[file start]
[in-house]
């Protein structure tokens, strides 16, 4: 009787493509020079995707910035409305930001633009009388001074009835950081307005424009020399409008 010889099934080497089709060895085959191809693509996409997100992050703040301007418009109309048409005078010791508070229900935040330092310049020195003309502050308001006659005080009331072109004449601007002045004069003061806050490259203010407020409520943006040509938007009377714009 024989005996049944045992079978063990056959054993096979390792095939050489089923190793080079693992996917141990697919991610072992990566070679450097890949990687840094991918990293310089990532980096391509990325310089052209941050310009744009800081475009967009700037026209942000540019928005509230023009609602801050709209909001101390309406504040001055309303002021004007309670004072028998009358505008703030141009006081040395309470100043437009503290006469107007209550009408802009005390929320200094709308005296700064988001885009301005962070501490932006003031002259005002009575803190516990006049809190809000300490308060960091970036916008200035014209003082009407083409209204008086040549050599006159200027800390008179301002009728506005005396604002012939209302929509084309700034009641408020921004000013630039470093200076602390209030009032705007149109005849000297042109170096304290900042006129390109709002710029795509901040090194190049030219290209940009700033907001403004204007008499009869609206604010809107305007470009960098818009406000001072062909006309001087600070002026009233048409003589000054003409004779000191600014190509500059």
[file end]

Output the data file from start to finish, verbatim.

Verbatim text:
[in-house]
């Protein structure tokens, strides 16, 4: 009787493509020079995707910035409305930001633009009388001074009835950081307005424009020399409008 010889099934080497089709060895085959191809693509996409997100992050703040301007418009109309048409005078010791508070229900935040330092310049020195003309502050308001006659005080009331072109004449601007002045004069003061806050490259203010407020409520943006040509938007009377714009 024989005996049944045992079978063990056959054993096979390792095939050489089923190793080079693992996917141990697919991610072992990566070679450097890949990687840094991918990293310089990532980096391509990325310089052209941050310009744009800081475009967009700037026209942000540019928005509230023009609602801050709209909001101390309406504040001055309303002021004007309670004072028998009358505008703030141009006081040395309470100043437009503290006469107007209550009408802009005390929320200094709308005296700064988001885009301005962070501490932006003031002259005002009575803190516990006049809190809000300490308060960091970036916008200035014209003082009407083409209204008086040549050599006159200027800390008179301002009728506005005396604002012939209302929509084309700034009641408020921004000013630039470093200076602390209030009032705007149109005849000297042109170096304290900042006129390109709002710029795509901040090194190049030219290209940009700033907001403004204007008499009869609206604010809107305007470009960098818009406000001072062909006309001087600070002026009233048409003589000054003409004779000191600014190509500059």